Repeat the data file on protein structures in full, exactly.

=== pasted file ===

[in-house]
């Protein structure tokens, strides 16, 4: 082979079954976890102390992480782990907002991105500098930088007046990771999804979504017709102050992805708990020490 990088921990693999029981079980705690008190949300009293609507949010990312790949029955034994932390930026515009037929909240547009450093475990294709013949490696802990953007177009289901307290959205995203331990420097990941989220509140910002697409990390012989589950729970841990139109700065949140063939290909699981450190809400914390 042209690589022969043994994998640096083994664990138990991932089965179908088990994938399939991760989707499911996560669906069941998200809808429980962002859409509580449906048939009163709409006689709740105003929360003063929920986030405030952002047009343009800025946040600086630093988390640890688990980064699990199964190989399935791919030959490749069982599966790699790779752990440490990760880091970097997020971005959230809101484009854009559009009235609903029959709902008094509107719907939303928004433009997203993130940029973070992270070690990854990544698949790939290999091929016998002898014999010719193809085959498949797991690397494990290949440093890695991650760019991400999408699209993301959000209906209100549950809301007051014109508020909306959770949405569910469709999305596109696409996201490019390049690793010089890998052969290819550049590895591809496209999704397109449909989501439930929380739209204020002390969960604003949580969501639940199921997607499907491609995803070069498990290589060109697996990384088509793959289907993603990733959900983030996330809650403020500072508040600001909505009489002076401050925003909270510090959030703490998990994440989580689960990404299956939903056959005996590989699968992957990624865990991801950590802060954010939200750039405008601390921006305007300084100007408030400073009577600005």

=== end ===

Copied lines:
[in-house]
């Protein structure tokens, strides 16, 4: 082979079954976890102390992480782990907002991105500098930088007046990771999804979504017709102050992805708990020490 990088921990693999029981079980705690008190949300009293609507949010990312790949029955034994932390930026515009037929909240547009450093475990294709013949490696802990953007177009289901307290959205995203331990420097990941989220509140910002697409990390012989589950729970841990139109700065949140063939290909699981450190809400914390 042209690589022969043994994998640096083994664990138990991932089965179908088990994938399939991760989707499911996560669906069941998200809808429980962002859409509580449906048939009163709409006689709740105003929360003063929920986030405030952002047009343009800025946040600086630093988390640890688990980064699990199964190989399935791919030959490749069982599966790699790779752990440490990760880091970097997020971005959230809101484009854009559009009235609903029959709902008094509107719907939303928004433009997203993130940029973070992270070690990854990544698949790939290999091929016998002898014999010719193809085959498949797991690397494990290949440093890695991650760019991400999408699209993301959000209906209100549950809301007051014109508020909306959770949405569910469709999305596109696409996201490019390049690793010089890998052969290819550049590895591809496209999704397109449909989501439930929380739209204020002390969960604003949580969501639940199921997607499907491609995803070069498990290589060109697996990384088509793959289907993603990733959900983030996330809650403020500072508040600001909505009489002076401050925003909270510090959030703490998990994440989580689960990404299956939903056959005996590989699968992957990624865990991801950590802060954010939200750039405008601390921006305007300084100007408030400073009577600005």